Roost Restaurant in Greenville, South Carolina
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Greenville is situated in South Carolina's northwestern corner, about 100 miles southeast of Charlotte, North Carolina. Close to a century ago it was known as "The Textile Canter of the World." Today it's home to a thriving locavore community and the United States' only certified Earth Market—a worldwide network of farmers' markets certified by the venerated organization Slow Food International. A new restaurant, Roost, channels the region's proclivity for local, organic, and seasonal sustenance.

Roost (Greenville, South Carolina)

Far from the urban meccas of fine dining, a farm-to-table restaurant scene is flourishing in Greenville, South Carolina. At Roost, this locavore ethos extends to the decor. Atlanta-based firm Johnson Studio chose locally sourced materials, such as limestone. Walls made of slated oak, which are meant to resemble produce crates, visually ratify the eatery’s connection with the land.

"We always wanted to design a restaurant around the locavore theme," says Michael Rosen, Vice President of JHM Restaurant Group, the owners of Roost. "Everybody’s notion of farm to table is that it has to be expensive. We want to provide honest, artfully prepared food at a fair price in a comfortable atmosphere," he continues.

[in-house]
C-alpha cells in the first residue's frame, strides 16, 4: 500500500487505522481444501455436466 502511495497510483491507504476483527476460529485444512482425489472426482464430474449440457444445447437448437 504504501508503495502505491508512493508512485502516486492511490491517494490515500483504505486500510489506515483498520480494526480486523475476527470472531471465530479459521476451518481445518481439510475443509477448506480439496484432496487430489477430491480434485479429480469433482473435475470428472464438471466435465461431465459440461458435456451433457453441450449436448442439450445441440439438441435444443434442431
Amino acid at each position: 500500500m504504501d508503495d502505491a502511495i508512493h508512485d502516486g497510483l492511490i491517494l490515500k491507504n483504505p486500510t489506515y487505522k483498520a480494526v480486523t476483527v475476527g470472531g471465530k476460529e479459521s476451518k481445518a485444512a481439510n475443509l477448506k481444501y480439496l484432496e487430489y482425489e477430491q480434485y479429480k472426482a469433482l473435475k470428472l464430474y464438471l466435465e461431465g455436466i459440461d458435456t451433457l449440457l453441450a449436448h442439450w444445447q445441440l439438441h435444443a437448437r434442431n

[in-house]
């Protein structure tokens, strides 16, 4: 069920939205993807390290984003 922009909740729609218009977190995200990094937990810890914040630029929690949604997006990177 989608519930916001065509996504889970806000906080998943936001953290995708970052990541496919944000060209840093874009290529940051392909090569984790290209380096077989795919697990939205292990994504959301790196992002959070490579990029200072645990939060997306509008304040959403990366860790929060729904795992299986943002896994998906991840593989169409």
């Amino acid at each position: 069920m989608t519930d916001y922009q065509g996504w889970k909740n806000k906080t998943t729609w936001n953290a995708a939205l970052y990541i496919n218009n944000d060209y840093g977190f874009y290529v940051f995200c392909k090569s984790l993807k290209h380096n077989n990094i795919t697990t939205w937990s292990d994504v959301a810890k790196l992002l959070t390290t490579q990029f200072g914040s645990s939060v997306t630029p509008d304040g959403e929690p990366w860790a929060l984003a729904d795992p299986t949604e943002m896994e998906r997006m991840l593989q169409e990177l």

Roost's menu includes Southern staples like pork ribs and chicken and dumplings (a house specialty says Rosen) along with a host of other dishes like a burger made with dry aged beef and a full vegetarian menu. Roost sources most of its ingredients—like flour, pasta, milk and dairy, eggs, vegetables, fresh and cured meats, among others—from local producers. When Slow FOod Upstate, the local chapter of Slow Food International, holds its monthly market the restaurant's chefs use unsold product to craft special weekend dishes. "We like to practice what we preach," says Rosen about the farm-to-table approach.

Roost, a restaurant in Greenville, South Carolina, taps into the local Slow Food community. Atlanta firm Johnson Studio used sustainable and locally sourced materials like limestone and oak in the 252-seat restaurant's design. Movable walls in the bar area open to a lively square where live bands frequently perform.

Atlanta firm Johnson Studio used sustainable and locally sourced materials like limestone and oak in the 252-seat restaurant's design. Movable walls in the bar area open to a lively square where live bands frequently perform.

"This is a food-forward, chef-forward, community-driven, comfortable, and welcoming environment," says Rosen. "Greenville is definitely ready for it."

Roost

220 North Main Street

Greenville, South Carolina 29601

Open daily

roostrestaurant.com

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